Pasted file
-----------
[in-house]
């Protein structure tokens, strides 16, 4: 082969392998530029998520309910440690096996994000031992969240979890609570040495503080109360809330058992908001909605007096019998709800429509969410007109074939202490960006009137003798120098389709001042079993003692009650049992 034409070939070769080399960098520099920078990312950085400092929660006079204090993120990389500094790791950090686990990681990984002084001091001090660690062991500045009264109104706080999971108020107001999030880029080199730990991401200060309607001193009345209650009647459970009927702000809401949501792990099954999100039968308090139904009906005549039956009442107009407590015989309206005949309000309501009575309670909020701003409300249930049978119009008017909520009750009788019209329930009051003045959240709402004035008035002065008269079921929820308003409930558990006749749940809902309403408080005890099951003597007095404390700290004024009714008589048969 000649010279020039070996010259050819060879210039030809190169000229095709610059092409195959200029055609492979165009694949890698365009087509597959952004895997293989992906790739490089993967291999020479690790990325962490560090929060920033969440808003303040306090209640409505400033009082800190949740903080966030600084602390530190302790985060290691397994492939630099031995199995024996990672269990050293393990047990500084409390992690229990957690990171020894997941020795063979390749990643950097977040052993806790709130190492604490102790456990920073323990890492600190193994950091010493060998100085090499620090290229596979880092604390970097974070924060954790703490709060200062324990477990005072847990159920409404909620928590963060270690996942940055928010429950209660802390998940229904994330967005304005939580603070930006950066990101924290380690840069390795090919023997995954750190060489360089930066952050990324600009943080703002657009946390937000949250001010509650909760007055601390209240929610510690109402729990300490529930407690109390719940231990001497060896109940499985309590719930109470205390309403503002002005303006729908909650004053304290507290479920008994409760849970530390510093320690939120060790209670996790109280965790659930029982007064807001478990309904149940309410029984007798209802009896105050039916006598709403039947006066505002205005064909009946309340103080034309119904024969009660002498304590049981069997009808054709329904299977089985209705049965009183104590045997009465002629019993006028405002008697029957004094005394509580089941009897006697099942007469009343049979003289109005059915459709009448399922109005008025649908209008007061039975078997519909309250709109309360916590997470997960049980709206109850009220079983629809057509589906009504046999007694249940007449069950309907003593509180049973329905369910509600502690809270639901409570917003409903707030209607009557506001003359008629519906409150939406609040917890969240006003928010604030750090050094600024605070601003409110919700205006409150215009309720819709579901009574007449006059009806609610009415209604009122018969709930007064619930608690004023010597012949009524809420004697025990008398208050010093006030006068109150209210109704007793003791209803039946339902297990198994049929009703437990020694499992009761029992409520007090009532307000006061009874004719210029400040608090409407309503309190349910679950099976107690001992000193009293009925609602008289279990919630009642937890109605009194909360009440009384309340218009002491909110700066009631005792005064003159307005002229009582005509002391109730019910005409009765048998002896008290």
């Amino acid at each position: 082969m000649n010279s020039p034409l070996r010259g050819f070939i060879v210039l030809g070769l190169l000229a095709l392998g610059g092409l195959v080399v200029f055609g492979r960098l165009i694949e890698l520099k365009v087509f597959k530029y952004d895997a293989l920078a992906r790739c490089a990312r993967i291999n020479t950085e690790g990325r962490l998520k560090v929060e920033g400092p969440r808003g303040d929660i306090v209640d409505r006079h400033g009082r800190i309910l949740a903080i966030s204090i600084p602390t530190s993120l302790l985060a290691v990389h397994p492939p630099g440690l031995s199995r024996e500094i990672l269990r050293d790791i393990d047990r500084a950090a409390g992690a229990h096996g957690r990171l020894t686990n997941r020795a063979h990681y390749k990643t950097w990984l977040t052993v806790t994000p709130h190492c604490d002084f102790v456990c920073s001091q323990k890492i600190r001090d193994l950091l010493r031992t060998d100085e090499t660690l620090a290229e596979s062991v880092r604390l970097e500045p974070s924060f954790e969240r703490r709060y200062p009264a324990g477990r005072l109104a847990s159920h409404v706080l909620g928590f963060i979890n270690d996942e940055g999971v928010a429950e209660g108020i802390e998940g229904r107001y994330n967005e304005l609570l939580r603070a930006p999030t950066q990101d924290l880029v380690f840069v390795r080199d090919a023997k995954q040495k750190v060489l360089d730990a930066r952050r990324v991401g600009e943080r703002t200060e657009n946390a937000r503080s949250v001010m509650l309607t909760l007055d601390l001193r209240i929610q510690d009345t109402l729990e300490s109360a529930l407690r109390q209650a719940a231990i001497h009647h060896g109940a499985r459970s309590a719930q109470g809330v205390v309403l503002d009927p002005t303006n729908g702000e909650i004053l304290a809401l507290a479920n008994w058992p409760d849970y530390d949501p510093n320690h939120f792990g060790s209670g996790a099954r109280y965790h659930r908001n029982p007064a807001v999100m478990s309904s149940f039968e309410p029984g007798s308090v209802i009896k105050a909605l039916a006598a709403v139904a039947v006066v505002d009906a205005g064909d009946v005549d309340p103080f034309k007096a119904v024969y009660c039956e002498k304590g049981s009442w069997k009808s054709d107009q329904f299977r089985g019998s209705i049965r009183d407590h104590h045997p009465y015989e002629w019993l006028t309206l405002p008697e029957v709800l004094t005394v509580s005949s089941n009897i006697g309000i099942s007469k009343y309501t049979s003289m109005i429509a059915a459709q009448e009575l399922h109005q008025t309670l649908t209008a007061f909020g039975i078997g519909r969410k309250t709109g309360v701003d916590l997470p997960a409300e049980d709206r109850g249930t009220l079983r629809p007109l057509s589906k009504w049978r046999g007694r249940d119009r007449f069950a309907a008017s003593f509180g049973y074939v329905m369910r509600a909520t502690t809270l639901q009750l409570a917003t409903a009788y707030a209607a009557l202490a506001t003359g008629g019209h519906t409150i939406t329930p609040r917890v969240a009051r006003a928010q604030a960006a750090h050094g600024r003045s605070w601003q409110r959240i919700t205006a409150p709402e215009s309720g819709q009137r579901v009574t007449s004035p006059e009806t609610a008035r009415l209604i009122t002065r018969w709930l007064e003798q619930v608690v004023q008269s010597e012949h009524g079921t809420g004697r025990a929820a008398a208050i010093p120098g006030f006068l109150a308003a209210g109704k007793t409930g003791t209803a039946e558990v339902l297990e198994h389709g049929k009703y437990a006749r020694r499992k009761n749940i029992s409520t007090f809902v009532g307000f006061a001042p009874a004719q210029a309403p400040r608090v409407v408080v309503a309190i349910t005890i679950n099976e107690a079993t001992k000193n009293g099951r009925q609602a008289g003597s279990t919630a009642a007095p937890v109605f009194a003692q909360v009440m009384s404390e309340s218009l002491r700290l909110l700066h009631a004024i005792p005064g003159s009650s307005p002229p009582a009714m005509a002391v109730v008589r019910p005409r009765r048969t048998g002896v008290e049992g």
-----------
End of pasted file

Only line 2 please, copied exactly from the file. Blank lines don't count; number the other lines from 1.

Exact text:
């Protein structure tokens, strides 16, 4: 082969392998530029998520309910440690096996994000031992969240979890609570040495503080109360809330058992908001909605007096019998709800429509969410007109074939202490960006009137003798120098389709001042079993003692009650049992 034409070939070769080399960098520099920078990312950085400092929660006079204090993120990389500094790791950090686990990681990984002084001091001090660690062991500045009264109104706080999971108020107001999030880029080199730990991401200060309607001193009345209650009647459970009927702000809401949501792990099954999100039968308090139904009906005549039956009442107009407590015989309206005949309000309501009575309670909020701003409300249930049978119009008017909520009750009788019209329930009051003045959240709402004035008035002065008269079921929820308003409930558990006749749940809902309403408080005890099951003597007095404390700290004024009714008589048969 000649010279020039070996010259050819060879210039030809190169000229095709610059092409195959200029055609492979165009694949890698365009087509597959952004895997293989992906790739490089993967291999020479690790990325962490560090929060920033969440808003303040306090209640409505400033009082800190949740903080966030600084602390530190302790985060290691397994492939630099031995199995024996990672269990050293393990047990500084409390992690229990957690990171020894997941020795063979390749990643950097977040052993806790709130190492604490102790456990920073323990890492600190193994950091010493060998100085090499620090290229596979880092604390970097974070924060954790703490709060200062324990477990005072847990159920409404909620928590963060270690996942940055928010429950209660802390998940229904994330967005304005939580603070930006950066990101924290380690840069390795090919023997995954750190060489360089930066952050990324600009943080703002657009946390937000949250001010509650909760007055601390209240929610510690109402729990300490529930407690109390719940231990001497060896109940499985309590719930109470205390309403503002002005303006729908909650004053304290507290479920008994409760849970530390510093320690939120060790209670996790109280965790659930029982007064807001478990309904149940309410029984007798209802009896105050039916006598709403039947006066505002205005064909009946309340103080034309119904024969009660002498304590049981069997009808054709329904299977089985209705049965009183104590045997009465002629019993006028405002008697029957004094005394509580089941009897006697099942007469009343049979003289109005059915459709009448399922109005008025649908209008007061039975078997519909309250709109309360916590997470997960049980709206109850009220079983629809057509589906009504046999007694249940007449069950309907003593509180049973329905369910509600502690809270639901409570917003409903707030209607009557506001003359008629519906409150939406609040917890969240006003928010604030750090050094600024605070601003409110919700205006409150215009309720819709579901009574007449006059009806609610009415209604009122018969709930007064619930608690004023010597012949009524809420004697025990008398208050010093006030006068109150209210109704007793003791209803039946339902297990198994049929009703437990020694499992009761029992409520007090009532307000006061009874004719210029400040608090409407309503309190349910679950099976107690001992000193009293009925609602008289279990919630009642937890109605009194909360009440009384309340218009002491909110700066009631005792005064003159307005002229009582005509002391109730019910005409009765048998002896008290």